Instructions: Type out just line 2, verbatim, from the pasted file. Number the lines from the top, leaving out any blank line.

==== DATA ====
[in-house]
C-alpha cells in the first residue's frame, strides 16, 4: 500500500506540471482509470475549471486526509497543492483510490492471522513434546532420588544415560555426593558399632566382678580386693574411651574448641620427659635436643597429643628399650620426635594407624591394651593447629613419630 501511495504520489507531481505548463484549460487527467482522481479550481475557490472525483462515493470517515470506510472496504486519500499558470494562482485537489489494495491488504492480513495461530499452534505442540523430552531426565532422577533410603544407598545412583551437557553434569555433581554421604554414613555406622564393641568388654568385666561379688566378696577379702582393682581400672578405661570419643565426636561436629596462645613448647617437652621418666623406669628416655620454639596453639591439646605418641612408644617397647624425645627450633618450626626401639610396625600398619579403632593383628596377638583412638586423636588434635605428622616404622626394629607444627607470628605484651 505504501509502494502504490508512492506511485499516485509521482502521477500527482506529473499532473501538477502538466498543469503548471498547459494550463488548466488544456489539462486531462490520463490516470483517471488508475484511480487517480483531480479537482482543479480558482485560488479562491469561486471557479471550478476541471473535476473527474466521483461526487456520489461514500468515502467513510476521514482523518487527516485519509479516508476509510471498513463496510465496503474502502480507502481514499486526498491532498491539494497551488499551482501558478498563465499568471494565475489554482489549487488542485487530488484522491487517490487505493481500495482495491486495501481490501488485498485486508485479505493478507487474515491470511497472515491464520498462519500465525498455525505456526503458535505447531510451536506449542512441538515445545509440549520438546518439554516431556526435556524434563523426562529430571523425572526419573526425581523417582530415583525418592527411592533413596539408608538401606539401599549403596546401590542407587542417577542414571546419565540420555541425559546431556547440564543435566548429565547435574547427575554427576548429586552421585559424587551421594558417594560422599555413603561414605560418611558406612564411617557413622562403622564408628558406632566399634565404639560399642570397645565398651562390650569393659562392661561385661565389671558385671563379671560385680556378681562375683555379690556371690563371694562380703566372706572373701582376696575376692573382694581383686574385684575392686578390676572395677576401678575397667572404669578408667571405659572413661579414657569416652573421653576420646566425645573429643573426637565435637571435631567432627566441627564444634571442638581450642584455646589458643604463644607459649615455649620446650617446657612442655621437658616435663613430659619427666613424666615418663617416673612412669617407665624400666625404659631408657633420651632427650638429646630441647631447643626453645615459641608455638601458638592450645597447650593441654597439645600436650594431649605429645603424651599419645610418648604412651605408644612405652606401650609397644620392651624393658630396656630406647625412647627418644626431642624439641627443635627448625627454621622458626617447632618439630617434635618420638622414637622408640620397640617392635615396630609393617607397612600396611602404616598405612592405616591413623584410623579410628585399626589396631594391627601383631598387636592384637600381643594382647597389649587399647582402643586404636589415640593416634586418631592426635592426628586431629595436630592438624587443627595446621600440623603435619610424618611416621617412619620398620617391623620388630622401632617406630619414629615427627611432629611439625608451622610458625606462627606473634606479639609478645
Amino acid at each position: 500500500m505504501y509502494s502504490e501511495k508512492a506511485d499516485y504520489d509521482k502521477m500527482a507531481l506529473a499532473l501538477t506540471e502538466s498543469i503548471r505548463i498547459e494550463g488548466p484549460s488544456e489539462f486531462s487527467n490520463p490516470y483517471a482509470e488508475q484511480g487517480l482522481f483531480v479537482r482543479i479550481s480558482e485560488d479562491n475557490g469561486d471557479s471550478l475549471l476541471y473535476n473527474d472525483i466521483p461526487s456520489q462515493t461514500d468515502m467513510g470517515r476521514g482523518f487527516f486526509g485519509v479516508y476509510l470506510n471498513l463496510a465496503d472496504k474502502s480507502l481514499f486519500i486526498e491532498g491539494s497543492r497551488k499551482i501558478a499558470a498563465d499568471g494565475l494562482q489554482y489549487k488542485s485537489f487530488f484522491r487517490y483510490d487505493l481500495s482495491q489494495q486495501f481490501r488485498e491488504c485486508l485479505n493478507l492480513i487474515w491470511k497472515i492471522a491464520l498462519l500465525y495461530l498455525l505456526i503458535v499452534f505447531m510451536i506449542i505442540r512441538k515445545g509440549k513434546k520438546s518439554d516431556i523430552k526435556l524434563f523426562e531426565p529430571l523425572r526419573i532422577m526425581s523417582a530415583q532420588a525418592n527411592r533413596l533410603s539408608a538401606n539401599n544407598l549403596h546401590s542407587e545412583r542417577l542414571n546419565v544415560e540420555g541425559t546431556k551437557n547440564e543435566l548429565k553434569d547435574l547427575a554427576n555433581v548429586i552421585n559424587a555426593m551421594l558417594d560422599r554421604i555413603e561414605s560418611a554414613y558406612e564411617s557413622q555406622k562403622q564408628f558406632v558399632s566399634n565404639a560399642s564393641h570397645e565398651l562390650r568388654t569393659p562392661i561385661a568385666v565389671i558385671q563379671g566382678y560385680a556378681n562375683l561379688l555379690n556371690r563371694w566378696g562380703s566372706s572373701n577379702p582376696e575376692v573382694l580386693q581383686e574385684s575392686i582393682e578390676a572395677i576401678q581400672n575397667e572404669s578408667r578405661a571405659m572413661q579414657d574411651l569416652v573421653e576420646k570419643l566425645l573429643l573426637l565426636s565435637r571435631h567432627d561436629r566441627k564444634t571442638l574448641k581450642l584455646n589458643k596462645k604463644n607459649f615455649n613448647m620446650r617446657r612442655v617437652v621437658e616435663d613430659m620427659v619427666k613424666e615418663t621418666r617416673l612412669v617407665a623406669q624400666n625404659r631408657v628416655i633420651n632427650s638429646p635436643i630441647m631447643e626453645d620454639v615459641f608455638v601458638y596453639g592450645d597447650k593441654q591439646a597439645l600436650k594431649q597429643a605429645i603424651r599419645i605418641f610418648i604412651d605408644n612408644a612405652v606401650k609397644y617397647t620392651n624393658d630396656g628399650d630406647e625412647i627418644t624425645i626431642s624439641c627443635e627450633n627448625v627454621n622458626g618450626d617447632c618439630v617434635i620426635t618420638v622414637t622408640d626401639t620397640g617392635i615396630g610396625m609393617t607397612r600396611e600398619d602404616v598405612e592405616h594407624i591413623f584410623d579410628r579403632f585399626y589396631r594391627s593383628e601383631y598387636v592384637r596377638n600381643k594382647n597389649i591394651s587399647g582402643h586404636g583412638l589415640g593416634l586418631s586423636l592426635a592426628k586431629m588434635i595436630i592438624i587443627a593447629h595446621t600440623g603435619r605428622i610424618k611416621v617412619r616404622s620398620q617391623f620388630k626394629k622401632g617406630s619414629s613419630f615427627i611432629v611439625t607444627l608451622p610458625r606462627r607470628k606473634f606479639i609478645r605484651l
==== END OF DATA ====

C-alpha cells in the first residue's frame, strides 16, 4: 500500500506540471482509470475549471486526509497543492483510490492471522513434546532420588544415560555426593558399632566382678580386693574411651574448641620427659635436643597429643628399650620426635594407624591394651593447629613419630 501511495504520489507531481505548463484549460487527467482522481479550481475557490472525483462515493470517515470506510472496504486519500499558470494562482485537489489494495491488504492480513495461530499452534505442540523430552531426565532422577533410603544407598545412583551437557553434569555433581554421604554414613555406622564393641568388654568385666561379688566378696577379702582393682581400672578405661570419643565426636561436629596462645613448647617437652621418666623406669628416655620454639596453639591439646605418641612408644617397647624425645627450633618450626626401639610396625600398619579403632593383628596377638583412638586423636588434635605428622616404622626394629607444627607470628605484651 505504501509502494502504490508512492506511485499516485509521482502521477500527482506529473499532473501538477502538466498543469503548471498547459494550463488548466488544456489539462486531462490520463490516470483517471488508475484511480487517480483531480479537482482543479480558482485560488479562491469561486471557479471550478476541471473535476473527474466521483461526487456520489461514500468515502467513510476521514482523518487527516485519509479516508476509510471498513463496510465496503474502502480507502481514499486526498491532498491539494497551488499551482501558478498563465499568471494565475489554482489549487488542485487530488484522491487517490487505493481500495482495491486495501481490501488485498485486508485479505493478507487474515491470511497472515491464520498462519500465525498455525505456526503458535505447531510451536506449542512441538515445545509440549520438546518439554516431556526435556524434563523426562529430571523425572526419573526425581523417582530415583525418592527411592533413596539408608538401606539401599549403596546401590542407587542417577542414571546419565540420555541425559546431556547440564543435566548429565547435574547427575554427576548429586552421585559424587551421594558417594560422599555413603561414605560418611558406612564411617557413622562403622564408628558406632566399634565404639560399642570397645565398651562390650569393659562392661561385661565389671558385671563379671560385680556378681562375683555379690556371690563371694562380703566372706572373701582376696575376692573382694581383686574385684575392686578390676572395677576401678575397667572404669578408667571405659572413661579414657569416652573421653576420646566425645573429643573426637565435637571435631567432627566441627564444634571442638581450642584455646589458643604463644607459649615455649620446650617446657612442655621437658616435663613430659619427666613424666615418663617416673612412669617407665624400666625404659631408657633420651632427650638429646630441647631447643626453645615459641608455638601458638592450645597447650593441654597439645600436650594431649605429645603424651599419645610418648604412651605408644612405652606401650609397644620392651624393658630396656630406647625412647627418644626431642624439641627443635627448625627454621622458626617447632618439630617434635618420638622414637622408640620397640617392635615396630609393617607397612600396611602404616598405612592405616591413623584410623579410628585399626589396631594391627601383631598387636592384637600381643594382647597389649587399647582402643586404636589415640593416634586418631592426635592426628586431629595436630592438624587443627595446621600440623603435619610424618611416621617412619620398620617391623620388630622401632617406630619414629615427627611432629611439625608451622610458625606462627606473634606479639609478645